Yale Study: Complementary Medicine Can Shorten Cancer Survival
Cancer patients — including those with mesothelioma — who receive complementary therapy are likely to die sooner than those who use only conventional treatment, according to researchers at Yale School of Medicine.
Patients receiving complementary medicine also were more inclined to forego at least one component of their conventional treatment regimen.
The study was done by a team from the Yale Cancer Outcomes, Public Policy and Effectiveness Research Center at Yale School of Medicine.
JAMA Oncology published the study July 19.
“The study was about patients who were using unproven therapies for treatment of cancer. Patients who make that decision are more likely to refuse a conventional therapy,” lead author Dr. Skyler Johnson, chief resident in radiation oncology at Yale Medicine, told Asbestos.com. “And it appears to result in an increased risk of death.”
Use Complementary Therapy Carefully
The same group of researchers reported a year ago that patients using alternative medicine — nonmainstream therapy used without any conventional medicine — significantly lowered survival time.
Complementary medicine refers to the type that is used alongside conventional treatments.
The wide spectrum of choices includes traditional Chinese medicines, vitamins, minerals and herbs, botanicals, naturopathy, homeopathy and specialized diets.
In the latest study, researchers found too often patients were using the complementary medicine as a substitute for proven adjuvant therapies.
“Obviously patients are always free to make their own decisions,” Johnson said. “But they should be informed decisions. There are risks associated with these types of therapies, including an increased risk of death, based on this study.”
Lowering Survival Rates
The retrospective study used data from the National Cancer Database, a joint project between the American College of Surgeons and the American Cancer Society.
The analysis involved 1,290 patients, including 258 who received complementary medicine from 2004 to 2013.
The study found patients choosing complementary medicine had higher refusal rates of:
Surgery: 7 percent vs. less than 1 percent
Chemotherapy: 32 percent vs. 3.2 percent
Radiation Therapy: 53 percent vs. 2.3 percent
The use of complementary therapy also was associated with a lower five-year survival rate (82 percent vs. 86 percent) and was associated with a greater risk of death.
Cases in the study involved only prostate, breast, colorectal and lung cancers. Johnson, though, said the same theories would apply to mesothelioma, the rare cancer caused by asbestos exposure.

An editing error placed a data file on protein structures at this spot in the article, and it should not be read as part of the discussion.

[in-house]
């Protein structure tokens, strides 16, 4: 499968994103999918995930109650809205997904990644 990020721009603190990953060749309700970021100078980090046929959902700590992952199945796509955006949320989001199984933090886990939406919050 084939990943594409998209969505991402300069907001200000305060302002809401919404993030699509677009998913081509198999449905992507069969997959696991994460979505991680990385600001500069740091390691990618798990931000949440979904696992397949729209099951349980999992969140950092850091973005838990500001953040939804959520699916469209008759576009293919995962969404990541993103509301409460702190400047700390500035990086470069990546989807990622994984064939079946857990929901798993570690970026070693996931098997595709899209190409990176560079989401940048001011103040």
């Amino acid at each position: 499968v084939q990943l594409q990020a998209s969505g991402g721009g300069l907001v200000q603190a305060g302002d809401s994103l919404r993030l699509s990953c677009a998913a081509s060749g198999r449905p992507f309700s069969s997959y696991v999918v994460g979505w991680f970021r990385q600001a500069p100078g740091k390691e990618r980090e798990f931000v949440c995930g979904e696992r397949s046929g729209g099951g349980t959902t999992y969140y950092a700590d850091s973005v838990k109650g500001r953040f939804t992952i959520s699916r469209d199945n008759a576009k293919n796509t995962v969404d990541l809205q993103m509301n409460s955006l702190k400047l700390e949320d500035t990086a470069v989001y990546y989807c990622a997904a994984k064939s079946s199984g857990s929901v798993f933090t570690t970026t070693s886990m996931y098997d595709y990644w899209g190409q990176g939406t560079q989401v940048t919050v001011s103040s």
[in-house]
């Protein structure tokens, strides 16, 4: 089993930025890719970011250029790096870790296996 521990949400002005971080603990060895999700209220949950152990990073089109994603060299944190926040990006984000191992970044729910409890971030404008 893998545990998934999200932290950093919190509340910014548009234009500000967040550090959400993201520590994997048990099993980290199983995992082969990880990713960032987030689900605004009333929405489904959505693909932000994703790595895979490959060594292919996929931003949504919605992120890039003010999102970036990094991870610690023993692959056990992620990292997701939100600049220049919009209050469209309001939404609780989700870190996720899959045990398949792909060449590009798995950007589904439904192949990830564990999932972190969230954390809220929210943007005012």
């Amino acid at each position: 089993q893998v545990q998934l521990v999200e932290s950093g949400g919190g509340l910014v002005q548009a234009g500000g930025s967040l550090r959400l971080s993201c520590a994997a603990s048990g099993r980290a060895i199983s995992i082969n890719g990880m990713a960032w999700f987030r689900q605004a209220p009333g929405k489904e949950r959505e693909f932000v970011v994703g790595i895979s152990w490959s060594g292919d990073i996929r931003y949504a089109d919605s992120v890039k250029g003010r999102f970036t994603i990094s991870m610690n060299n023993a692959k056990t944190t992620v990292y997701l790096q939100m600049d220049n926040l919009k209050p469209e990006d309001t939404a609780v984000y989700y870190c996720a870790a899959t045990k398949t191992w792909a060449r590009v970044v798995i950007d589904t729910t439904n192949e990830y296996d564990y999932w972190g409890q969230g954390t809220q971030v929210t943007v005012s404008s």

“The majority of cancer patients who use complimentary medicines believe their use will result in improved survival,” said senior author Dr. James Yu, associate professor of therapeutic radiology at Yale Cancer Center. “We became interested in this topic after we reviewed the literature and found that there was scant evidence to support this belief.”
Talk to Your Physician First
Johnson believes the problem with complementary medicines often stems from several factors.
“We know that a patient with a less hopeful prognosis may be more inclined to try these things,” he said. “And the desire to take control, take charge of your own treatment, in some ways empowers people. But unfortunately in this case, it increases the risk of death.”
Slick, deceptive marketing of products also can be inviting, particularly when someone’s life is at stake.
“It’s always shocking to me as to what can be claimed about how these things work. Unscrupulous providers are out there,” he said. “Preclinical data, from a petri dish or from mice — even after it’s been proven totally ineffective in humans — is being used.”
Johnson believes there is a place for complementary medicine. If it makes a patient feel better (mentally or physically), doesn’t interfere with standard therapy, and doesn’t cause a financial hardship, he believes it can be useful.
“Cancer can be a scary place. It’s hard to blame people who say, ‘I’m going to try anything and everything out there if there’s even a slight chance it will work,’” he said. “But the takeaway [from this study] is discuss these things with your physician first. Be cautious of these unproven claims.”